Monday Musings… random “oneness”

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There are some days I feel I could sit down and write forever, weaving words together, connecting thoughts and sharing truths about life, food, fun, family and faith… today I am struggling a little so I will do what my writing coach used to say… just start.

kale chips in the making!
kale chips in the making!

Friday was a slow wake up day, then a long run which was much-needed to clear my mind of the work clutter. Then off to the kitchen! I knew that Saturday would be my first CSA box of the summer season so I needed to clear the fridge and make room for some summertime freshness! I whipped up some Cheez it’s and Kale chips to load in the dehydrator. Next I wanted to make hummus. Before I got a chance to thaw out some cooked beans I came across a recipe for mung bean hummus. Over the years I have come to learn that you make hummus out of most any bean, but I had only ever thought of mung beans as sprouted. Little did I know that there is more to this little greenness than sprouting them!88047343_XSThey can be used in addition to, or in place of split peas, lentils, in soups… you kind of get the idea. In Indian cuisine, it is known as moong dhal. Traditionally cooked with spices and herbs, ghee and vegetables, a dish of moong dhal creates a delicious, nourishing meal that, as beans go, is relatively easy to digest. A complete meal is often moong dhal paired with Basmati rice, vegetables and Indian roti (bread). In many places they mung beans are known as  healing food. A cup of mung beans contains 212 calories. They are a good source of both protein and carbohydrates, containing 14 g of protein and 39 g of carbohydrates per serving. You’ll also get 15 g of healthy fiber.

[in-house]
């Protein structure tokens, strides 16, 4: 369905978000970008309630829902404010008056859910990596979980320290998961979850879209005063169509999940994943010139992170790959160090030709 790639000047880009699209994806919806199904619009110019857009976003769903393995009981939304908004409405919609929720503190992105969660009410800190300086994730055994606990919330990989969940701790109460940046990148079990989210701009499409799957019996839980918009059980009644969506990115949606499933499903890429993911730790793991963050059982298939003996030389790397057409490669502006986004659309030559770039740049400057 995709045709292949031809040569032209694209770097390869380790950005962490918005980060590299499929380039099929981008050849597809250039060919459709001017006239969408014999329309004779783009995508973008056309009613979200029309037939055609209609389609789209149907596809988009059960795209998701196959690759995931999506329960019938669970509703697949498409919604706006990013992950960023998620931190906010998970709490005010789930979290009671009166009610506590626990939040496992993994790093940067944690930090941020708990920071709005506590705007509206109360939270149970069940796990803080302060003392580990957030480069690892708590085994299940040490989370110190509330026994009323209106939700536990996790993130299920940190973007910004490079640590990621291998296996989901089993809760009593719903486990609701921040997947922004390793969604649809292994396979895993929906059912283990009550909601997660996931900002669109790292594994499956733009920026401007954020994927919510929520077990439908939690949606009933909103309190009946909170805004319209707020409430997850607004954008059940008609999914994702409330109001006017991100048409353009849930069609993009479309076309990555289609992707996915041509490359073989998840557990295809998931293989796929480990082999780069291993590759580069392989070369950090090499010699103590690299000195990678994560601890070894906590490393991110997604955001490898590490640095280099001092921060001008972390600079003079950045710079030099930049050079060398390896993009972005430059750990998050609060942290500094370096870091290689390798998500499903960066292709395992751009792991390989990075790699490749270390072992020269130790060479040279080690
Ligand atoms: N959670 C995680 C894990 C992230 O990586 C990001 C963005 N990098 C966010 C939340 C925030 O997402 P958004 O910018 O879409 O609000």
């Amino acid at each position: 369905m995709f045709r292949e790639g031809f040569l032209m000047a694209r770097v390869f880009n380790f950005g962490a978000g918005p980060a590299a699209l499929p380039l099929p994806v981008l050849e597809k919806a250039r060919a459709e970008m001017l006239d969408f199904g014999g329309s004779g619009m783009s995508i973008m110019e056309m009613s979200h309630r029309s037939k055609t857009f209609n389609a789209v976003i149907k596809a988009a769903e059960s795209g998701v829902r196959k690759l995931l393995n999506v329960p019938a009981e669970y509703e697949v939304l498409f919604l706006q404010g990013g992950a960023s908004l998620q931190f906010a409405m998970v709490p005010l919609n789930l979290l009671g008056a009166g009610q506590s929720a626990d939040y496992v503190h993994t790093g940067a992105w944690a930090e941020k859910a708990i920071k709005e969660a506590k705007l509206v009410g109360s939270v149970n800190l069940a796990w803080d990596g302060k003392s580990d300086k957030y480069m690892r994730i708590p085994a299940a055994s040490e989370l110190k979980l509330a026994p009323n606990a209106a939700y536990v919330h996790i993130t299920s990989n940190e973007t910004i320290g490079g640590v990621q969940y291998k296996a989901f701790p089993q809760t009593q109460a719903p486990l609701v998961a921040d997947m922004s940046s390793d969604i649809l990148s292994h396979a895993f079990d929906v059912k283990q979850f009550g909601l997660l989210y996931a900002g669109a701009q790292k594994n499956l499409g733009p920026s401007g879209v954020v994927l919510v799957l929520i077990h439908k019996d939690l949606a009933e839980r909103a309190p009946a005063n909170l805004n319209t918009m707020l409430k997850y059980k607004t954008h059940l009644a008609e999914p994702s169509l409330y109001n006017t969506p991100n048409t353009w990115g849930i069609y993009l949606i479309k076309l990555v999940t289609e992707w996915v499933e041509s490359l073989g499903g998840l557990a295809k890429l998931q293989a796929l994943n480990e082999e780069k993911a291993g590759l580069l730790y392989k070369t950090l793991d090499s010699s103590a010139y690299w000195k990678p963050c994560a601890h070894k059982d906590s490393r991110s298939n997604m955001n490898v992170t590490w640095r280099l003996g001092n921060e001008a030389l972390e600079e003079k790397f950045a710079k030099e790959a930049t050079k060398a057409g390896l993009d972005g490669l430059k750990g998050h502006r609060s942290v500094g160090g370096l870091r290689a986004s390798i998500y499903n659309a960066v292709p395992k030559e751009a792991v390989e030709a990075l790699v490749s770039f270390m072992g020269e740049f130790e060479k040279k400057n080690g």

Okay, so now you know what I found out on Friday about mung beans! I cooked up a batch of these little green beans I had a cup of the dry beans which I cooked up in about 30 minutes in 3 cups of water, just enough for the hummus recipe I had found at http://www.101cookbooks.com/archives/mung-bean-hummus-recipe.html

Mung Bean Hummus

 

1 1/2 cups / 7 1/2 oz cooked mung beans
2 tablespoons lemon juice
1/2 cup / 120 ml tahini paste
1 large clove garlic, peeled & smashed
1/2 teaspoon fine grain sea salt
~1/3 cup water

To serve (any or all of the following): shallot or olive oil drizzle, fried shallots, minced chives, zaatar, bakes pita strips*

 

Start by adding the mung beans to a food processor and pulse until a fine, fluffy crumb develops, really go for it – at least a minute. Scrape the bean paste from the corners once or twice, then add the lemon juice, tahini, garlic, and sea salt. Blend again, another minute or so. Don’t skimp on the blending time, but stop if the beans form a dough ball inside the processor. At this point start adding the water a splash at a time. Blend, blend, blend until the hummus is smooth and light, aerated and creamy. Taste, and adjust to your liking – adding more lemon juice or salt, if needed. Serve with as many of the following as you like: shallot, lemon, or olive oil, fried shallots, chives, and/or zaatar. It’s great with toasted whole wheat pita or naan chips.*